The findings from STEREO, reported in the July 3 issue of the journal Nature, clear up a discrepancy in the amount of energy dumped into space by the decelerating solar wind that was discovered last year when Voyager 2 crossed the solar system’s termination shock and entered the surrounding heliosheath.

The newly discovered population of ions in the heliosheath contains about 70 percent of the energy dissipated in the termination shock, exactly the amount unaccounted for by Voyager 2’s instruments, the UC Berkeley physicists concluded. The Voyager 2 results are reported in the same issue of Nature.

A new NASA mission, the Interstellar Boundary Explorer (IBEX), is planned for launch later this year to map more thoroughly the lower-energy energetic ions in the heliosheath by means of energetic neutral atoms to discover the structure of the termination shock and how hydrogen ions are accelerated there.

Original News Source: EurekAlert


10 Responses

  1. Sps says

    Good point IT-SYSTEMS. Although I strongly disagree on your concluding argument.

  2. Al Hall says

    Me too! It would a little more like:

    ê  ñ¥°¢å°­?å° ?í»µ ñ¨±²å¬®Ì®í² æ¬ í ±ò°®©ê ¬ ﮤ䥰檠 ñ¥°¢å°­î£® 𳤮⠭迮
    😉

  3. Sili says

    Høbs bøbberjøbs, du gamle.

    I take it this doesn’t have any bearing on the Pioneer-anomaly?

  4. Sps says

    Although IT-SYSTEMS points were rather controvertial, I did not find them inappropriate enough so as to remove them.

  5. Al Hall says

    Sps –
    I know.. I have been trying to post the IBEX link here but I am guessing her filter is squeezed too tight.. Anyway, here is the link for those interested..:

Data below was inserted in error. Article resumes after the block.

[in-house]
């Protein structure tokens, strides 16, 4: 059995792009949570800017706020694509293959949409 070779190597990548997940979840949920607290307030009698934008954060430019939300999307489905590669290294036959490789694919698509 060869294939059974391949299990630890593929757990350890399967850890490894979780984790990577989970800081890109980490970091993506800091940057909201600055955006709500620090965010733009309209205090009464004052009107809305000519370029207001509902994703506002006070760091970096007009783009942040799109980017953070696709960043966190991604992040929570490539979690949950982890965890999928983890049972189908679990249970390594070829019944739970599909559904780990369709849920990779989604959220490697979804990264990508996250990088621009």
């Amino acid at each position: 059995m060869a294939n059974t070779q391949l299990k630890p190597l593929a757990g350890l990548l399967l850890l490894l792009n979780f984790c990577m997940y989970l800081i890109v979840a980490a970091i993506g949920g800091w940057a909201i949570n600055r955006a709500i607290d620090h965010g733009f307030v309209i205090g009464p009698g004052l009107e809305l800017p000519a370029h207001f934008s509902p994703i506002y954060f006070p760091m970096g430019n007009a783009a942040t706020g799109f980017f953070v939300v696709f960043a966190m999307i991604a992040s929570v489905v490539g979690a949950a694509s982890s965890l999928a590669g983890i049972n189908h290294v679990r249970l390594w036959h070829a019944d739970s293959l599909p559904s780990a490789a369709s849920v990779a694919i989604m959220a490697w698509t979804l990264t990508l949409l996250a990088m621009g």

ibex.swri.edu/mission/index.shtml
    Just copy and paste..
    🙂

  6. alphonso richardson says

    Not sure it a full or proper conclusion, this ‘ energy dumping’. BUT, if it has an effect on the velocity/trajectory anomalies experienced by these probes (voyager/Pioneer (?)), maybe, just maybe, we can just think about possibly stop babbling on about dark matter, at least in this instance.

  7. Ayti says

    Given this new understanding do we still think that solar sails will power interstellar travel? If these particles are inbound won’t they have a cancelling effect on the leading face of the sail reducing overall momentum? A the termination shock the solar wind slows down why would the sail manitain it’s momentum? It seems that there is still some fiction in the science of interstellar propulsion at least as far as sails are concerned. I’m not a physicist so I look forward to reading some responses on the question.

  8. Ayti says

    alphonso richardson how does this obviate the need for a theory of dark matter to explain part of the “missing ” matter in the universe?

  9. zifferman says

    I never knew the outer solar system had so
    many colors.

    Wow, man – the sixties were right after all.

  10. Nexus says

    Ayti-
    Once the solar wind gives out at the termination shock, the ship will continue to move at the velocity it had when it hit the termination shock because there’s nothing out there to slow it down. It just won’t get any faster

    And if incoming particles are significant enough to slow the ship, then probably the solar sails could be folded up or broken off.